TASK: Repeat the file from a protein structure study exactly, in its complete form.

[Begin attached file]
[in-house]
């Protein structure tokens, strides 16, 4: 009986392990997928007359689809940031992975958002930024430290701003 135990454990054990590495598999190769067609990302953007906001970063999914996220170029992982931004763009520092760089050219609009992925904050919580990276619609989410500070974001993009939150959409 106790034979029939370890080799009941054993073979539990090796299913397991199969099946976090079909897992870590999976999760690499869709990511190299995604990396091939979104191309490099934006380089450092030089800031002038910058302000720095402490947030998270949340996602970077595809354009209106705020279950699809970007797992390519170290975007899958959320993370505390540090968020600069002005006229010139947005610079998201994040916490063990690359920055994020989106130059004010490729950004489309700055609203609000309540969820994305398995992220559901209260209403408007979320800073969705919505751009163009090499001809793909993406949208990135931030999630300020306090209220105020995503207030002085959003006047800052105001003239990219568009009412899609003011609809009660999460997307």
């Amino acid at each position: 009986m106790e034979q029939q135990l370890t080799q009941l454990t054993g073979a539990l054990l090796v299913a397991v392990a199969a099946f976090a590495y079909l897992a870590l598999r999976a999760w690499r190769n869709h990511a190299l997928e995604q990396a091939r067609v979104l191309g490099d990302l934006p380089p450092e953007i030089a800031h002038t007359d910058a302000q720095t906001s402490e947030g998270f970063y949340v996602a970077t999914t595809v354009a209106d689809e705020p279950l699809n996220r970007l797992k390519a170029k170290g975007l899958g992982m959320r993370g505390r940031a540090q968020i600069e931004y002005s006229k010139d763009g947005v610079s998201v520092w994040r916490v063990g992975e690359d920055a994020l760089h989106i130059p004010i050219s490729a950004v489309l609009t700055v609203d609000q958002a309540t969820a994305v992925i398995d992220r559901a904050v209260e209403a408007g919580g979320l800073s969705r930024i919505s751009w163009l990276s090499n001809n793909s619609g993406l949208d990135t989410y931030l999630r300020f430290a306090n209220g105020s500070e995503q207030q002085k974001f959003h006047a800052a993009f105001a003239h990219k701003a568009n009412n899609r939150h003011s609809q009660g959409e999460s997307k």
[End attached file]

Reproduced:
[in-house]
């Protein structure tokens, strides 16, 4: 009986392990997928007359689809940031992975958002930024430290701003 135990454990054990590495598999190769067609990302953007906001970063999914996220170029992982931004763009520092760089050219609009992925904050919580990276619609989410500070974001993009939150959409 106790034979029939370890080799009941054993073979539990090796299913397991199969099946976090079909897992870590999976999760690499869709990511190299995604990396091939979104191309490099934006380089450092030089800031002038910058302000720095402490947030998270949340996602970077595809354009209106705020279950699809970007797992390519170290975007899958959320993370505390540090968020600069002005006229010139947005610079998201994040916490063990690359920055994020989106130059004010490729950004489309700055609203609000309540969820994305398995992220559901209260209403408007979320800073969705919505751009163009090499001809793909993406949208990135931030999630300020306090209220105020995503207030002085959003006047800052105001003239990219568009009412899609003011609809009660999460997307």
């Amino acid at each position: 009986m106790e034979q029939q135990l370890t080799q009941l454990t054993g073979a539990l054990l090796v299913a397991v392990a199969a099946f976090a590495y079909l897992a870590l598999r999976a999760w690499r190769n869709h990511a190299l997928e995604q990396a091939r067609v979104l191309g490099d990302l934006p380089p450092e953007i030089a800031h002038t007359d910058a302000q720095t906001s402490e947030g998270f970063y949340v996602a970077t999914t595809v354009a209106d689809e705020p279950l699809n996220r970007l797992k390519a170029k170290g975007l899958g992982m959320r993370g505390r940031a540090q968020i600069e931004y002005s006229k010139d763009g947005v610079s998201v520092w994040r916490v063990g992975e690359d920055a994020l760089h989106i130059p004010i050219s490729a950004v489309l609009t700055v609203d609000q958002a309540t969820a994305v992925i398995d992220r559901a904050v209260e209403a408007g919580g979320l800073s969705r930024i919505s751009w163009l990276s090499n001809n793909s619609g993406l949208d990135t989410y931030l999630r300020f430290a306090n209220g105020s500070e995503q207030q002085k974001f959003h006047a800052a993009f105001a003239h990219k701003a568009n009412n899609r939150h003011s609809q009660g959409e999460s997307k």